For additional insight into the Stanley Cup Final between the New York Rangers and the Los Angeles Kings, NHL.com has enlisted the help of former NHL coach Perry Pearn to break down the action. Pearn will be checking in throughout the series.
Pearn has spent the past 18 seasons as an assistant coach in the NHL with the Winnipeg Jets, Ottawa Senators, Rangers, Montreal Canadiens and a second tenure with the Jets in 2012-13 and 2013-14.
LOS ANGELES -- The Los Angeles Kings have survived three grueling series against three of the best teams in the NHL just to reach the 2014 Stanley Cup Final.
To win the Stanley Cup for a second time in three seasons, the Kings will have to defeat the New York Rangers, who like Los Angeles, are playing better now than they were in the first half of the regular season.
Like the Kings with Marian Gaborik, the Rangers have added a star player to their mix in Martin St. Louis. How do these two teams match up, and where are the pressure points in the series?
"I certainly think [the Kings'] physical game, their grinding game has been a big part of their success. I think it will continue to be that way against the Rangers," Pearn said. "The question for me is how much of a factor is the Rangers' speed going to be? That's certainly not to say they haven't already played some teams with a lot of speed. I think Chicago was a pretty quick team also.
"The Rangers' success has come from their speed, so trying to take that away and trying to make them play more in their end of the rink is going to be one of the challenges for the Kings."
Another similarity between the Kings and the Rangers is each team is deep at forward. New York has received strong contributions from role players, and Los Angeles has been able to roll four lines and wear out elite teams throughout the entire Stanley Cup Playoffs.
Kings coach Darryl Sutter has typically tried to play his top line and center Anze Kopitar against opposing teams' best offensive players, but like the San Jose Sharks, the Rangers have their top talents spread across two different lines.
"I think what will be fascinating is to see how all four lines match up in Game 1," Pearn said. "It is going to be interesting to watch and see who the coaches think should play against who. Who does L.A. want to play against guys like [Brad] Richards and St. Louis, and who does [Alain] Vigneault want against that [Jeff] Carter line after the series they had against Chicago? Who is he going to match up against [Jarret] Stoll? Who is going to be their guy to battle Stoll in the faceoff circle? He was a big part of that last series in terms of his ability to win important faceoffs.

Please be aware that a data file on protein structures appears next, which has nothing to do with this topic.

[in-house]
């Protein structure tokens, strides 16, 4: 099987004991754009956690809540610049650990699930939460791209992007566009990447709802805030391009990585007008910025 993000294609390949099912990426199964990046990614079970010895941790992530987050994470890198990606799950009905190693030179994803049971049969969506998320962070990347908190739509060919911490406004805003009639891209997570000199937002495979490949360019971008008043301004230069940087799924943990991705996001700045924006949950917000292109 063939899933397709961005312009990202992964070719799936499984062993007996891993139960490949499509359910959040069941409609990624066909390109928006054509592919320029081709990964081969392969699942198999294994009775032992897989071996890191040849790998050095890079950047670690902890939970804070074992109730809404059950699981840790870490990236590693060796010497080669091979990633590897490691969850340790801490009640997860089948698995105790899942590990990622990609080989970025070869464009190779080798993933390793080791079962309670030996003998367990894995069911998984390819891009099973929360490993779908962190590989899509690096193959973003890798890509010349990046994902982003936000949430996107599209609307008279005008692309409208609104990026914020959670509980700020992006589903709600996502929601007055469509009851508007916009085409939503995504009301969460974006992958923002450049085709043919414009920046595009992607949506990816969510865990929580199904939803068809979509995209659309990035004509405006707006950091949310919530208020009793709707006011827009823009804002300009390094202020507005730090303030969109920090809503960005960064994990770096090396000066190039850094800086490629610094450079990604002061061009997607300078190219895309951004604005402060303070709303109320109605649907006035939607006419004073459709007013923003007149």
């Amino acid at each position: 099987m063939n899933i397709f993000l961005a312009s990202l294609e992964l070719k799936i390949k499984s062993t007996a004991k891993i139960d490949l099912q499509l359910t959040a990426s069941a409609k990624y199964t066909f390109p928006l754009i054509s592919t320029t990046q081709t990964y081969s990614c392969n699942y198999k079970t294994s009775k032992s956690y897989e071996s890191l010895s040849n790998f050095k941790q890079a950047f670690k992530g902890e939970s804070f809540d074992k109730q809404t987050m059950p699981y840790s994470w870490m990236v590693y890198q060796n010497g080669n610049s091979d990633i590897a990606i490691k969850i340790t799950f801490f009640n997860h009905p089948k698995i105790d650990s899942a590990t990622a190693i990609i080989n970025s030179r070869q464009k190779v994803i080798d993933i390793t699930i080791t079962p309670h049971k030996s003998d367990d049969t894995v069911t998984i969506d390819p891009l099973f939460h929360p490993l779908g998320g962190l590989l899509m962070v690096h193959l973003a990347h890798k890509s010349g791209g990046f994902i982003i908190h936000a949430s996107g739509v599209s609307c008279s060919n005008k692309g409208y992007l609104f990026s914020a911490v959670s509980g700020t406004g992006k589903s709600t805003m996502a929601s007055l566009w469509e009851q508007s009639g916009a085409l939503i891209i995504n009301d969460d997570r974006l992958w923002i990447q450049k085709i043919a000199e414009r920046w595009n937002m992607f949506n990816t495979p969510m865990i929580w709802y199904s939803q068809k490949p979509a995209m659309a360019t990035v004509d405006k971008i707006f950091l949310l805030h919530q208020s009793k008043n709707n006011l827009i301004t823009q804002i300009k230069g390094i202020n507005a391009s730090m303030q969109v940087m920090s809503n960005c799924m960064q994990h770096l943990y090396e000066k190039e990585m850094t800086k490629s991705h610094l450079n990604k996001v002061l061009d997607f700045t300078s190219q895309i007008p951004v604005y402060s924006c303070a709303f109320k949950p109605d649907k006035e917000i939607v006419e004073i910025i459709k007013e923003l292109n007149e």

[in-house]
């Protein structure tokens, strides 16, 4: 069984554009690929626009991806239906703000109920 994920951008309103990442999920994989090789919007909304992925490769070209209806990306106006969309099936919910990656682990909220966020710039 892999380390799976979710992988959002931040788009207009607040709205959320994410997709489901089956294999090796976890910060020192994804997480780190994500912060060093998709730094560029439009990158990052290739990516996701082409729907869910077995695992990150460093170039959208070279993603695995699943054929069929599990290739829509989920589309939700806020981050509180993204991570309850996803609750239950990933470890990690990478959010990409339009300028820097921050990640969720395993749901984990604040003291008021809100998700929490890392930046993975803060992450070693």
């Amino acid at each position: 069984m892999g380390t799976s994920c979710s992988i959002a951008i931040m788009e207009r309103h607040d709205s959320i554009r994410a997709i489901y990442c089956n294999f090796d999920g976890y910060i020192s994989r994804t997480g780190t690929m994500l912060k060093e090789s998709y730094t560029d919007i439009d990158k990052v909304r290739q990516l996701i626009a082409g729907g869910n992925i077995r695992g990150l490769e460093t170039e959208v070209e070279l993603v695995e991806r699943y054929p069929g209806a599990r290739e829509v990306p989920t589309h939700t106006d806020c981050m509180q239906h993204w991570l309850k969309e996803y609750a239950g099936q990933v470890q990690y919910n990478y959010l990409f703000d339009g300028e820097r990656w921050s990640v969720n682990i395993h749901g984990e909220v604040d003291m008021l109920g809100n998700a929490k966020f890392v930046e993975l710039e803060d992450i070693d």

"I just wonder what the Rangers are thinking with those matchups based on the physical style of L.A. They're not going to want to have Martin St. Louis battling all the time in his own end of the rink. I think the matchups are going to be pretty interesting."
It is no secret at this point that one of the reasons for success for the Kings is their ability to control possession of the puck at even strength. They were the best team in the NHL at this during the regular season, and have able to win that battle despite playing two similarly elite teams in that regard (San Jose and the Chicago Blackhawks).
The Rangers began the 2013-14 season in a rough way, but their ability to possess the puck has improved along with their record. Their improvement in that area was a big reason analytics-friendly types liked New York as a contender in the Eastern Conference ahead of teams with more points like Pittsburgh and Montreal.
"To me, a big key in this series will be special teams. If the Kings can control the special teams, like the power play and the penalty kill, I think they have a tremendous advantage," Pearn said. "I think 5-on-5, they grind so well that it will be a lot of pressure on New York in order to win that part of the game, but if the Rangers can control the special teams part -- and they've been pretty good in the playoffs and they were pretty good against Montreal's power play -- that would give them a chance."
Winning the special teams battle was one of the reasons the Kings were able to fend off the Blackhawks in the Western Conference Final. Another was their ability to clog up the area in front of goaltender Corey Crawford and score goals from in close on rebounds, deflections and second- and third-efforts around the net.
"The final wild card to me is how well [Henrik] Lundqvist is going to play," Pearn said. "One of the strengths of L.A.'s game, and it was such a big factor against Chicago, is the Kings do such a good job of getting traffic in front of the goalie and getting pucks through that traffic. That's going to be a really, really important thing against a guy like Lundqvist."
Author: Corey Masisak | NHL.com Staff Writer